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Sunday, January 03, 2010

Fixed! VMWare Stop 0x0000007B 0xFFFFFA60005AF9D0 with Image Converter (0x7b)

I recently decided that I needed to have a few less computers sitting around my home. Not counting the three laptops we have, there were a total of 4 personal computers plus a network area storage (NAS) device to store all of the common files. That makes 5. Throw in the two Sony Playstation 3's (PS3) configured to run Ubuntu Linux and that puts the count at 10. Completely unneccesary for a household of two.

The easiest place for me to start with a "consolidation" what two Dell machines I have. One running Microsoft Windows 2008 Server, and the other running Microsoft Windows Vista Ultimate. The Microsoft Windows Vista Machine, a Dell E520 running a dual core, 4GB RAM system was a great candidate to be consolidated into the Dell server running a quad core and 8GB RAM. The machine is already running VMWare Server 2.0.2, and I had several Virtual Machines including a Windows XP machine I had retired a little over a year ago. The question was how could I do it easily without a major problem.

The first answer I decided to try was using Microsoft's Complete PC Backup feature built into Windows Vista where you basically create Virtual PC images of your hard drives that can then be restored onto another machine. The only downfall is that to truly to a full PC (and include hidden or recovery partitions) you really have to use the CD/DVD backup and at 6 DVDs, is a little laborious. Once in the VMWare Virtual Machine, it appeared to be going very well. However, towards the end I hit a major snag with DVD #5 continually hit read errors. It was time to try another path.

I then decided to try out WinImage, a software that is a free, fully functional trial for 30 days to try and create an image. It seemed to go well with the exception of a couple of problems. The first issue was that it seemed to need to create the full size of the physical drive on the initial image. For example, I had a 250GB hard drive, but there was only 50GB used across both partitions. Rather than copying the minimal size of the drive, WinImage by default even with the dynamically expanding disk selected -- needed to create it at the full 232GB size. Very difficult if the drive you are creating the image on as the destination is not larger than the source.

Once I completed the effort, I transferred the 232GB image (thank goodness for Gigabit connectivity) and started up the VMWare image of Windows Vista. Within the first few seconds I got the message:

Stop: 0x0000007B 0xFFFFFA60005AF9D0 - 0x7b
Usually, anything starting with 0x0x0000007B has to do with an INACCESSIBLE BOOT DEVICE; something to do with the hard drive configuration between IDE / SCSI or otherwise, especially when using VMWare and Virtualization. I had seen this in the past, but interestingly this time error message did not specifically mention an inaccessible boot device.

I made a second pass with a slightly different hard drive configuration, and no luck.

As you might imaging, one gets pretty frustrated at this point. After searching Google, I came across a post which mentioned VMWare's Converter tool which is specifically for taking an existing maching and converting it to an Virtual Machine without all the problem that I was likely going to have on startup with the Windows Complete PC Backup and WinImage issues. This was one of those V-8 commerical times, where I felt like hitting myself on the forehead and exclaiming, "I could of had a V-8." How did I not know this free tool was available from VMWare? Regardless, it was time to move on to a tool that was meant for this job.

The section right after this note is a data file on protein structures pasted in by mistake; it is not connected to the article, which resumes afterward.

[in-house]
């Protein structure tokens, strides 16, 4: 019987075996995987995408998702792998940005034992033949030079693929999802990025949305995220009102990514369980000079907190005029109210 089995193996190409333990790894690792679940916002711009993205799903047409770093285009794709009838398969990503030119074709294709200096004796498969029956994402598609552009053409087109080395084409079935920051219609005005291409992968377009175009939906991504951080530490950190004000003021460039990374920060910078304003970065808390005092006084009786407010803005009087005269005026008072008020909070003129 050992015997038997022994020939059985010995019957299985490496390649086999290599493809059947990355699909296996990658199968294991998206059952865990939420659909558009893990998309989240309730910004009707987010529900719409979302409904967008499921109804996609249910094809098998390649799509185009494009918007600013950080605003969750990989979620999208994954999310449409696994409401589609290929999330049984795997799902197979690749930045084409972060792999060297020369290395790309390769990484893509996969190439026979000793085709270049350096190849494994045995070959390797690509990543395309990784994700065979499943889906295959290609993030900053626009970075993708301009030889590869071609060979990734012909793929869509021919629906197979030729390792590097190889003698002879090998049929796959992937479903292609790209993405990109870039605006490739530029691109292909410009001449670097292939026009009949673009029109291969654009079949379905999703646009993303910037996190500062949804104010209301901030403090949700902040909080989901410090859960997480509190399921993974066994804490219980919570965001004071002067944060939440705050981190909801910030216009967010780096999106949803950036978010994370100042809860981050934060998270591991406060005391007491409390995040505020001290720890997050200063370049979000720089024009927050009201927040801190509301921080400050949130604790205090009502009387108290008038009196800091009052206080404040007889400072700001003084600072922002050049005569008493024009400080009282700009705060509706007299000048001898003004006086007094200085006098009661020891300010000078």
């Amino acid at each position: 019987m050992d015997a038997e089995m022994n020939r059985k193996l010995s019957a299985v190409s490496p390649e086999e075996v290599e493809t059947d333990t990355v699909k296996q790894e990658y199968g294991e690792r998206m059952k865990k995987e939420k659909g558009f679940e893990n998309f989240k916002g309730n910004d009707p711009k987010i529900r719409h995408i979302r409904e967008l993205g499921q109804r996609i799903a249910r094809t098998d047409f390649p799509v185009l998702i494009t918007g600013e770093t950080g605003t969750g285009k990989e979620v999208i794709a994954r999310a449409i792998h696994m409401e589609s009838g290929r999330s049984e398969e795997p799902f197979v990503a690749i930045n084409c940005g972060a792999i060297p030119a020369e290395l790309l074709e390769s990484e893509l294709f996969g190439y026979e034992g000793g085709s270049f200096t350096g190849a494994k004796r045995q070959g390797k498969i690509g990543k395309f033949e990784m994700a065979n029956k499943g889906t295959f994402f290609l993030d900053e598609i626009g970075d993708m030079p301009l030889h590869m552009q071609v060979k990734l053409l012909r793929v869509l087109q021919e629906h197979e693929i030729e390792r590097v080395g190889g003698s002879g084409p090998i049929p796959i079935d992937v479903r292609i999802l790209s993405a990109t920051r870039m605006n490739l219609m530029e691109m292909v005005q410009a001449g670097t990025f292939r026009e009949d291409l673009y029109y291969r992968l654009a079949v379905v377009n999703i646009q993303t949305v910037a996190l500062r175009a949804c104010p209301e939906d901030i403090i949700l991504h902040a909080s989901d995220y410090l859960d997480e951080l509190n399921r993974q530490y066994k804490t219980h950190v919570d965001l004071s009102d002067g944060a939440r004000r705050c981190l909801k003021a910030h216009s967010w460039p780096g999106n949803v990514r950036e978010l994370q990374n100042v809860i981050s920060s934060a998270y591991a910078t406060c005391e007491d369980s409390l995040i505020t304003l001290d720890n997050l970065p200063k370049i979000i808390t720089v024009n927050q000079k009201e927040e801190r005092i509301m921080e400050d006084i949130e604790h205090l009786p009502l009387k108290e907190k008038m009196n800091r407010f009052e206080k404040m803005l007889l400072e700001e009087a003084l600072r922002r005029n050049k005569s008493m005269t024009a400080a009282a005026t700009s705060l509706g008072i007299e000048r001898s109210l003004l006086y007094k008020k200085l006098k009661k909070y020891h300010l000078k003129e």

Fast forward ahead 90 minutes. I successfully installed the VMWare Converter tool on my host Vista Ultimate x64 system and created the image. I transferred the much smaller 40GB image over to my VMWare Server 2.0.2 and fired it up...
Stop: 0x0000007B 0xFFFFFA60005AF9D0 - 0x7b
Ugh, now I was really getting frustrated. Time to return to the research bin. After a lot of research, I centered on three key issues that could cause this potential problem -- and here are the steps that I took in order to fix them.

1. The ATI 256MB Video Card drivers that were installed (X1300) can cause these types of problems.

2. The Sigmatel HD Audio drivers that were installed can cause these types of problems.

3. The Disk type (commonly known with inaccessible boot device) can cause these kinds of error.

Here's what I did in order to make another pass:

1. Uninstalled the all video drivers and the ATI software.
2. Uninstalled all sound drivers and the Sigmatel Audio software.
3. In the VMWare Converter job task, rather than choosing the "Preserve Source" or the "IDE" -- I choose the "SCSI LSI Logic" .

I ran the job again and 90 minutes later, the VMWare Server virtual machine powered up without any hardware related issues. I did experience some networking issues, but those were due to the Windows Firewall (which I documented here) and not the image creation and conversion process.

If you are struggling with the Windows Vista Error Stop: 0x0000007B 0xFFFFFA60005AF9D0, here are the settings I used for the entire VMWare Image Converter:

Fixed! VMWare Stop 0x0000007B 0xFFFFFA60005AF9D0 with Image Converter

Hopefully, this works for you in solving your potential inaccessible boot device issues with VMWare. If so, please let me know with a Twitter mention @SomeLifeBlog, a Facebook link, or a comment below.


Anonymous said...

Does this mean that you installed the sysprep files on the physical machine?
What exactly are the consequences for the fysical machine?